|Tony 'the Hoodie'|
If the earliest Greeks invented satire, it was the Greeks of Alexandria in Egypt who kept the vital practice alive under the Roman Empire. The Greek historian Herodian reports how the Emperor Caracalla murdered thousands of Alexandrians just because they had used laughter to criticise his regime.
Caracalla’s real name was Antony (his nickname was taken from the distinctive hoodie he wore). After murdering his brother Geta, he became sole ruler of the empire in 211. In 215, exactly eighteen centuries ago, he decided to visit Alexandria. This was ostensibly to visit the tomb of Alexander the Great, but (according to Herodian) he had another motive:
|caracalla: a Gaullish tunic, with a hood|
“The most acute pain is caused by jokes which expose one’s defects. So they cracked jokes about the emperor murdering his brother. They called his elderly mother 'Jocasta' [because Julia Domna was old enough to be, as Oedipus’ wife Jocasta actually had been, her children’s grandmother]; they mocked him because, despite his own short stature, he aspired to be like the most courageous and tallest heroes, Alexander and Achilles.”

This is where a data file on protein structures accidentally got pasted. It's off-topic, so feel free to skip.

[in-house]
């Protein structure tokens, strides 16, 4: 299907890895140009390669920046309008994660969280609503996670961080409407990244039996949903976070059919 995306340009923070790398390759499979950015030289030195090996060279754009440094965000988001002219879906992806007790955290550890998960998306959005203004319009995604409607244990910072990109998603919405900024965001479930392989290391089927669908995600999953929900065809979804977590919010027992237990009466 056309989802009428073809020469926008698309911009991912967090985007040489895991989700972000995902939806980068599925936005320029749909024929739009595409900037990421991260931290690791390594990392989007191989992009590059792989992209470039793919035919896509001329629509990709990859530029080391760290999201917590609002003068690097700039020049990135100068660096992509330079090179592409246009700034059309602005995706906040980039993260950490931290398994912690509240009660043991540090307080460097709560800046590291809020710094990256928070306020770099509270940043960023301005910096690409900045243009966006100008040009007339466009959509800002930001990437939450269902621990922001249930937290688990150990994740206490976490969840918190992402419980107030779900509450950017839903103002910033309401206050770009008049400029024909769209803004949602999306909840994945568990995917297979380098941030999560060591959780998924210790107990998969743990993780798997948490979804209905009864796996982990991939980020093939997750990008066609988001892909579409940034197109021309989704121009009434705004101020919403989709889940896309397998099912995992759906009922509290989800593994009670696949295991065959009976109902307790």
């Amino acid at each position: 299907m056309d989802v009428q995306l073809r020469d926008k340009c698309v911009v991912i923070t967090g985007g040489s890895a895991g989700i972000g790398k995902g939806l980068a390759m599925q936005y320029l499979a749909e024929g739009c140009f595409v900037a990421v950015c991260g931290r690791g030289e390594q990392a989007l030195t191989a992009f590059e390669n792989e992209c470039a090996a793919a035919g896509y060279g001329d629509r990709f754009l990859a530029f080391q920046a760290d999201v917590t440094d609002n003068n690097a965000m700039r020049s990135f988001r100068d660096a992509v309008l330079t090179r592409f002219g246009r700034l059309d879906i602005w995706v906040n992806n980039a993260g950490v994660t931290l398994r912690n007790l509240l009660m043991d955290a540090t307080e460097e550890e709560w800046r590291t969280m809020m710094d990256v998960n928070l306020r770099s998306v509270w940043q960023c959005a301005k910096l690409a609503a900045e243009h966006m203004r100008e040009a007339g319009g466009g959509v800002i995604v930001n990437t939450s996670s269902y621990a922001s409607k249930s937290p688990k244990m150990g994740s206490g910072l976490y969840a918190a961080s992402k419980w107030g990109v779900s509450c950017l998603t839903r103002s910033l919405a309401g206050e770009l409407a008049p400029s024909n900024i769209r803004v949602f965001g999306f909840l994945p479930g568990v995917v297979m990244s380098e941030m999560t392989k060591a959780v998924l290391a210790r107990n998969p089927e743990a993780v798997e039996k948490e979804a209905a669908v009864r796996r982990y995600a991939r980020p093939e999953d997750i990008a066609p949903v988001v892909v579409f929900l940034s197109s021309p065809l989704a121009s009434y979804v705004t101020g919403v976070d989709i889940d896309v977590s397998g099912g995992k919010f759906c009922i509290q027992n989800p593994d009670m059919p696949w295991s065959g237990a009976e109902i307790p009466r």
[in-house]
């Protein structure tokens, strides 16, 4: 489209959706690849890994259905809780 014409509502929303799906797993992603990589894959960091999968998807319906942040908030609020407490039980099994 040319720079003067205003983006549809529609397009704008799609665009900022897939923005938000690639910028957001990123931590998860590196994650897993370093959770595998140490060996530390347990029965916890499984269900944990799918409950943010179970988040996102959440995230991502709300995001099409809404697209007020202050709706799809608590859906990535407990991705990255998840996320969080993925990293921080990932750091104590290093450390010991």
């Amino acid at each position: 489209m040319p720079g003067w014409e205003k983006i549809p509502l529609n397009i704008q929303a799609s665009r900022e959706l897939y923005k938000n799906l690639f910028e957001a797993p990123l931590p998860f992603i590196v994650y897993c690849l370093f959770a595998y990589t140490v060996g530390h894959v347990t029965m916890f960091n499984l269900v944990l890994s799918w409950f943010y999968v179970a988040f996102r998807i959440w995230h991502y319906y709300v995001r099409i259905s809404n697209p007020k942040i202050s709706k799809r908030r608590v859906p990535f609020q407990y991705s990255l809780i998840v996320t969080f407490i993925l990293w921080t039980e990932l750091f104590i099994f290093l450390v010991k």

So the short, humourless but “naturally brutal and irascible Caracalla” invited all the young men of the city to a military festivity, and had his own troops systematically execute every single one. The Nile ran with their blood, but still Caracalla’s malice was not assuaged, and he slaughtered thousands of the other citizens.
|Caracalla Tramples Crocodile representing Egypt?|
Two years later Caracalla was himself assassinated, while urinating beside a Syrian highway, by his own bodyguard. But neither the shortness of his life, nor the ignominy of his undignified death, will have been any comfort to the Alexandrians. They had not only lost innumerable family members, but had suffered this blow simply because of their their skill at expressing themselves freely about abusive practices, as a proud citizenry “naturally inclined to mockery at the expense of those at the top of the tree.”